While all of that could have been more than enough, 2020 continued to throw things our way. In August, an explosion in Beirut’s port claimed 135 lives and affected hundreds of thousands more people. At the same time, the west coast of the United States had its most active year on record for wildfires, particularly hurting California and Oregon. Fires have also continued to burn in the Amazon rainforest throughout this year.
In September, Supreme Court Justice Ruth Bader Ginsburg passed away. As many were still mourning, President Trump nominated Amy Coney Barrett to fill the court’s vacancy, which Congress eventually confirmed. In October, President Trump and numerous politicians (including members of Congress) contracted COVID-19. November brought the hotly contested U.S. presidential election, with some still debating whether or not Joe Biden was the actual winner.
Sadly, 2020 also brought the passing of many famous people, such as Kobe Bryant, Mary Higgins Clark, Kirk Douglas, Kenny Rogers, Little Richard, Jerry Stiller, Fred Willard, Carl Reiner, Hugh Downs, Naya Rivera, John Lewis, Regis Philbin, Wilford Brimley, Chaswick Boseman, Eddie Van Halen, Sean Connery, and Alex Trebek. Additionally, worldwide it is estimated that nearly 82 million people have contracted COVID-19, and the virus has killed approximately 1.78 million lives.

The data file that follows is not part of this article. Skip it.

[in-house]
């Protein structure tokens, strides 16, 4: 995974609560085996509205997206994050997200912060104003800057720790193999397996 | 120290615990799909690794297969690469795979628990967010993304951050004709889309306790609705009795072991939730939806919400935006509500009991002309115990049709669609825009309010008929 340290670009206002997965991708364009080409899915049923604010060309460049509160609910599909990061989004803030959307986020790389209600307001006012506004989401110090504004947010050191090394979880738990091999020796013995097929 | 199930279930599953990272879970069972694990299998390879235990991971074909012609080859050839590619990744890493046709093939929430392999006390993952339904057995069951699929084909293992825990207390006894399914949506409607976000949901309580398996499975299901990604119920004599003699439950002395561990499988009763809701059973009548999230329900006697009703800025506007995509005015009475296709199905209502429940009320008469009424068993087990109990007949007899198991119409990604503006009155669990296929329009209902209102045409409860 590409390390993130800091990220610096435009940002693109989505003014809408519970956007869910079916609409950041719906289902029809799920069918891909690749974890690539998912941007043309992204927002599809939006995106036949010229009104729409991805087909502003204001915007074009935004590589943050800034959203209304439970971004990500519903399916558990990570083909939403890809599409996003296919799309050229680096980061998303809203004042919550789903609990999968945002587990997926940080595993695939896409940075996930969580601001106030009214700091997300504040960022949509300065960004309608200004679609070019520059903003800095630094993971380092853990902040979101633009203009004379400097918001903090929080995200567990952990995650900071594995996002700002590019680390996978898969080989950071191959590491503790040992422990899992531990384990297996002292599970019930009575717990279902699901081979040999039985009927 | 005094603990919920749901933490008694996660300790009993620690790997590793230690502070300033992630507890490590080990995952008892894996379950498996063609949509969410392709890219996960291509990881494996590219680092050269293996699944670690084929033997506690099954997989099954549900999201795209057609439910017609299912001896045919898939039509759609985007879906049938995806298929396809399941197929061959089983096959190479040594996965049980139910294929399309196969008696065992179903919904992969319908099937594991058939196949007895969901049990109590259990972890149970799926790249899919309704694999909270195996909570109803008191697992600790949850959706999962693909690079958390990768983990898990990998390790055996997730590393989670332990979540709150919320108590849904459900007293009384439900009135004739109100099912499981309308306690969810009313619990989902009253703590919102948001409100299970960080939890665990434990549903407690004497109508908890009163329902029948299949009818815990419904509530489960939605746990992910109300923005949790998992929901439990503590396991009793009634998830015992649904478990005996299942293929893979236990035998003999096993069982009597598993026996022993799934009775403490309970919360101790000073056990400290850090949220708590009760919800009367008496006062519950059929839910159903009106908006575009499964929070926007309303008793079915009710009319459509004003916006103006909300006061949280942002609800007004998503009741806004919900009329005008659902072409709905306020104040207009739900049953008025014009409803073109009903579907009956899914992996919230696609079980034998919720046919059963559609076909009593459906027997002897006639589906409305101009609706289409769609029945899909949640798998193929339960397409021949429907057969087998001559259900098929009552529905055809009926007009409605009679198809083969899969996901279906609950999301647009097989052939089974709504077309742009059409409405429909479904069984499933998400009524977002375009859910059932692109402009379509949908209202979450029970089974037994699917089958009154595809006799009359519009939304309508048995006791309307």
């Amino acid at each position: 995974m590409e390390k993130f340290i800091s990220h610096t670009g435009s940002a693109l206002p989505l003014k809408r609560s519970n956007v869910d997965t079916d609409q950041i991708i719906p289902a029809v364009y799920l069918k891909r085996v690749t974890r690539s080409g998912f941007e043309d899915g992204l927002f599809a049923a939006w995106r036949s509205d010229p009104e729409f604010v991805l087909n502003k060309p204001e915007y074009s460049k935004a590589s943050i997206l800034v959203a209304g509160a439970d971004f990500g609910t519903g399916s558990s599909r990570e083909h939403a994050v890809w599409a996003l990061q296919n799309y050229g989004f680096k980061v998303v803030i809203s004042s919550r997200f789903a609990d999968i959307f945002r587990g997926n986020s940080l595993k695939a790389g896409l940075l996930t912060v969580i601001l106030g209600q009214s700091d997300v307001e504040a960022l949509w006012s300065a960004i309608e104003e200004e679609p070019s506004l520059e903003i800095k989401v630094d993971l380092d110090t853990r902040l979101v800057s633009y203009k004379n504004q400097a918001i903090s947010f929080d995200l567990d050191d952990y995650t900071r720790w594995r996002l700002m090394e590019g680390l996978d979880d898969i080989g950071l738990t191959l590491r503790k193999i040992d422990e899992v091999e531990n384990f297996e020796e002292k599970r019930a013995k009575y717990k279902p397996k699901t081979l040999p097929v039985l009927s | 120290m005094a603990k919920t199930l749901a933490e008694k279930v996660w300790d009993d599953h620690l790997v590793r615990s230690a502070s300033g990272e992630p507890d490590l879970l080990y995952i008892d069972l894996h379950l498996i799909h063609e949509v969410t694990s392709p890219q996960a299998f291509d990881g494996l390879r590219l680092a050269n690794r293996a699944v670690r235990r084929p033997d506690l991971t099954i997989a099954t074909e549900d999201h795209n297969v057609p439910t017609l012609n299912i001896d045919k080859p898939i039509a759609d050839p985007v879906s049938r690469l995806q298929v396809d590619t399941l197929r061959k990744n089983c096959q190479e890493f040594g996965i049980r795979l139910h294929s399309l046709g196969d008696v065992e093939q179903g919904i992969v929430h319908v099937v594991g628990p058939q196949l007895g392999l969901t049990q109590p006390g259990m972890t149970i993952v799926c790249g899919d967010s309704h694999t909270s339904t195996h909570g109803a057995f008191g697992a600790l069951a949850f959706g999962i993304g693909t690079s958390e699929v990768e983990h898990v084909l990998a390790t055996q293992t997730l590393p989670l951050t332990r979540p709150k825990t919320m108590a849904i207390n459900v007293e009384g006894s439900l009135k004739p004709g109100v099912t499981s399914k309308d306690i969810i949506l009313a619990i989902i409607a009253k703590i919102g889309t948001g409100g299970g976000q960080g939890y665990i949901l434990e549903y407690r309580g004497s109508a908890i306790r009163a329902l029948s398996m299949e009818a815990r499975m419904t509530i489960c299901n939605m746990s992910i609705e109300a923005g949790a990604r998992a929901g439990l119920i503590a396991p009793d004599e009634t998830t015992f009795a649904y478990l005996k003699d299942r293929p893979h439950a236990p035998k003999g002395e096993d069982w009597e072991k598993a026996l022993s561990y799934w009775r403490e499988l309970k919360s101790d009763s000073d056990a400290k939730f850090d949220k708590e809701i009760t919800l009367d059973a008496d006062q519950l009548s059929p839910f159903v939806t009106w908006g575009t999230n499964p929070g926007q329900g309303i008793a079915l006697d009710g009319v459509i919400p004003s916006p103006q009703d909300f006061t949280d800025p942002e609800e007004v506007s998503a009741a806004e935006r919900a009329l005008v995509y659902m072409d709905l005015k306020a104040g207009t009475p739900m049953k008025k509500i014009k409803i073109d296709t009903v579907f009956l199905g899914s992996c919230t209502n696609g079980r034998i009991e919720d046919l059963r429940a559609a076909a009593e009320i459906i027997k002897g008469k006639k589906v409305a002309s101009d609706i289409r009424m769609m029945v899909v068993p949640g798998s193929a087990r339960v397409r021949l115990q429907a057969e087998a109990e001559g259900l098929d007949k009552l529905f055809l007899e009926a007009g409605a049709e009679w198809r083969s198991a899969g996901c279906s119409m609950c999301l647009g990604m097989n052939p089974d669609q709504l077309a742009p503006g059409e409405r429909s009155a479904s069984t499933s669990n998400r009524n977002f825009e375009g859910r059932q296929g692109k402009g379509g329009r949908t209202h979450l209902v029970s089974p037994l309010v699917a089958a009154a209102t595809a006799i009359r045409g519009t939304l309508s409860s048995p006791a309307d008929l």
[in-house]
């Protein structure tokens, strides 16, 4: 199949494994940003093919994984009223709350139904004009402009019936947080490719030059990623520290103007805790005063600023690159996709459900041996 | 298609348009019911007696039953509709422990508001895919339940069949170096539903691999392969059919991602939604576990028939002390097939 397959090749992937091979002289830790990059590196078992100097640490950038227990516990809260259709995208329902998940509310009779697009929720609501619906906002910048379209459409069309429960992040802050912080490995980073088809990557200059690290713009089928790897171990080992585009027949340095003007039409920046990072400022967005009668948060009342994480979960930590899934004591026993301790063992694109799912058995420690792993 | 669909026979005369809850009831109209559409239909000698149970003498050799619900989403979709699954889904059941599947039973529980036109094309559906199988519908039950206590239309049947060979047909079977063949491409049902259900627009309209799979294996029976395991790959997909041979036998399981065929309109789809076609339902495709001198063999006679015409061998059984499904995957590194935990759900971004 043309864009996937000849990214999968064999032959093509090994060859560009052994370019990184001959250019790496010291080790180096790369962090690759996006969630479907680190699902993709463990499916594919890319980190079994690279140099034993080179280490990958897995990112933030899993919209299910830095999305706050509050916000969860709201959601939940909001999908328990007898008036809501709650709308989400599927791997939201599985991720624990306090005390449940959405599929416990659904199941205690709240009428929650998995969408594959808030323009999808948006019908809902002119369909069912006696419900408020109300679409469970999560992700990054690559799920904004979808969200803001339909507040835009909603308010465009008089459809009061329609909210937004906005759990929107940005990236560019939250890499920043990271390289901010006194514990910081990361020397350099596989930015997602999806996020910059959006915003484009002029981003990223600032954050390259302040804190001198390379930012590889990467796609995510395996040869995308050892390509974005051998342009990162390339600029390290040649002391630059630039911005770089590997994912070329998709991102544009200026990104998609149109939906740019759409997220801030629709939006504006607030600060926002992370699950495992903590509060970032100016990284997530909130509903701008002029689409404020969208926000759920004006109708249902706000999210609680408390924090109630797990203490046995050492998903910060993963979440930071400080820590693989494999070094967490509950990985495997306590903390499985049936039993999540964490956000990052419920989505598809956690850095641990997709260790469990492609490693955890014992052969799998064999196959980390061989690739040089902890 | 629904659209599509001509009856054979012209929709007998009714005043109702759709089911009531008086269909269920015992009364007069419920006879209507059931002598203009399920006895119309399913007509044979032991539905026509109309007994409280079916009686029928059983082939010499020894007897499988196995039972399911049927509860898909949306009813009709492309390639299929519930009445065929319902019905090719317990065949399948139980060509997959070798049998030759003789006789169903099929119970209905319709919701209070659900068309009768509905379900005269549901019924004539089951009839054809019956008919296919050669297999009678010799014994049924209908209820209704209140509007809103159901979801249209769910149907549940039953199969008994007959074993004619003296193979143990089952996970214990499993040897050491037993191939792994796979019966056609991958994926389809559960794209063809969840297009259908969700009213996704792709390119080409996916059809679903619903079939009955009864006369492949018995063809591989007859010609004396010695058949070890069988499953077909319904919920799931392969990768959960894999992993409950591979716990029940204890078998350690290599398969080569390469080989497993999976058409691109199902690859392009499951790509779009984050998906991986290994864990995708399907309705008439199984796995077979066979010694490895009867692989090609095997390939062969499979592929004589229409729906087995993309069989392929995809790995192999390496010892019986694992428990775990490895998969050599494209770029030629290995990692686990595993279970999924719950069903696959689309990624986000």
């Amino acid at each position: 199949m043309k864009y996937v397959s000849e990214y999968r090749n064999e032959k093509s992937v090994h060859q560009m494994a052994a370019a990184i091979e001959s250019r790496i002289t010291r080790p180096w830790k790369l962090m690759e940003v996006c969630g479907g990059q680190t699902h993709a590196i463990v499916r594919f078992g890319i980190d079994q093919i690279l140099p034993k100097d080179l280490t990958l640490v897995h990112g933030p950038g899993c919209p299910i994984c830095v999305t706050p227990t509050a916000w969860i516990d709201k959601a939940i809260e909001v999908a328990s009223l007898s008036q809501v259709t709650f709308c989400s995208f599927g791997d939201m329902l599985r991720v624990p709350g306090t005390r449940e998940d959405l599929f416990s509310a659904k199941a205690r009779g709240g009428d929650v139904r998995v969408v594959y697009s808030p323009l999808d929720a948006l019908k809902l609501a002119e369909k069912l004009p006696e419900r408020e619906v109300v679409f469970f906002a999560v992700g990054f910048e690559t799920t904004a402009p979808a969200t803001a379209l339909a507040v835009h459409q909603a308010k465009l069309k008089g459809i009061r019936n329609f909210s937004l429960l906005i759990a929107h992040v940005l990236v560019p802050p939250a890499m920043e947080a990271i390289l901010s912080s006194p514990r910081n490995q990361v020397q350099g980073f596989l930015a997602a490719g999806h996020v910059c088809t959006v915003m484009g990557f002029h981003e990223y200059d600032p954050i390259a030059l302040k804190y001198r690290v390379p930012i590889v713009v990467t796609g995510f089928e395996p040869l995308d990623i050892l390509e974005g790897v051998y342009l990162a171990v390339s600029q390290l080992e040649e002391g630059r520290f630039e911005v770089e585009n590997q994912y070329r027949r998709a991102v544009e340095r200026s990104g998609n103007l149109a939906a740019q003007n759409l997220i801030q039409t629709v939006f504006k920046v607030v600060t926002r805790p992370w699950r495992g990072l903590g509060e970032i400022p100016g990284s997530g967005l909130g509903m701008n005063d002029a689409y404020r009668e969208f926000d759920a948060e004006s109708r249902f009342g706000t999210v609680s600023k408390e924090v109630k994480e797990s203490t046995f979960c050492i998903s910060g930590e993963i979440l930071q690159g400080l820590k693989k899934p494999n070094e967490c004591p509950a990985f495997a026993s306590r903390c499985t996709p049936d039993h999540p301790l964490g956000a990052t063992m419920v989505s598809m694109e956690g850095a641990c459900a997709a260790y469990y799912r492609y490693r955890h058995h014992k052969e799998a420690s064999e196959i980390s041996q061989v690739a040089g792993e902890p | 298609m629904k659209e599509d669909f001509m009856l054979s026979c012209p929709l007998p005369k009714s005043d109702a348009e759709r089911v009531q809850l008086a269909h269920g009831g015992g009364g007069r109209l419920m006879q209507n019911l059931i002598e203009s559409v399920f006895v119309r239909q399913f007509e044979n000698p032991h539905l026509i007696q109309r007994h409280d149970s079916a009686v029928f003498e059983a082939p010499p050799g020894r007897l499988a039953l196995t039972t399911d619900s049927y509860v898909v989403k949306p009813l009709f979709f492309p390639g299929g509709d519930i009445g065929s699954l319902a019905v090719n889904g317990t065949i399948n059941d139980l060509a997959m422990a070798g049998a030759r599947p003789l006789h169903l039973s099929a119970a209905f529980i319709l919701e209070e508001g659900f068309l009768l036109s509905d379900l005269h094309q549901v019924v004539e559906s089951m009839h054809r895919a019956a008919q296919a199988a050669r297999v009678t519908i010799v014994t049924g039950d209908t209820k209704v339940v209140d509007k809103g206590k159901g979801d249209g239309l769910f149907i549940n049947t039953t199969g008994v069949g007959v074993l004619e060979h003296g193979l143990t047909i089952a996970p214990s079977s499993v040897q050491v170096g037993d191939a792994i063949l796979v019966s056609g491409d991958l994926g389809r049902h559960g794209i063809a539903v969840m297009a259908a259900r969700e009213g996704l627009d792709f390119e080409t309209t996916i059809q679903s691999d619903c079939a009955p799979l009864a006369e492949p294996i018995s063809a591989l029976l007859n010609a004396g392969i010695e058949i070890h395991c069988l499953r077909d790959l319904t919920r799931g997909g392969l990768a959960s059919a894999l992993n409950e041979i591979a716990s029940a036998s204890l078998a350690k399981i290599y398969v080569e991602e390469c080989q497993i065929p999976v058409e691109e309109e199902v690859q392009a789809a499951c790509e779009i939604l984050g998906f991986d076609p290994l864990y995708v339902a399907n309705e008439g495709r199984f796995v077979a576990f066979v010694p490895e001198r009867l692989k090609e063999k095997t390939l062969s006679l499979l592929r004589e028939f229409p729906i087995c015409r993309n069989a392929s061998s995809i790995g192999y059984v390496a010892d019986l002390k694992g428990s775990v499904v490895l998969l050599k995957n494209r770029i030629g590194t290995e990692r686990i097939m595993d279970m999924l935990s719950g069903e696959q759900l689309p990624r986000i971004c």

With such a year, it is understandable that many people are ready to leave it behind. Are you eager to welcome in 2021?
Before it is left in the past though, is it worth toasting to “Auld Lang Syne” (loosely restated as “days gone by”) in 2020? Can we end the year on a higher note and take anything good from this difficult year? Is there anything from 2020 that you will miss or at least remember with even a bit of fondness? Were there any activities, no matter how big or small, that you did which are worth recalling? What have you learned and how have you grown?
As our hindsight turns to 2020, may we find some clarity and positivity from this past year.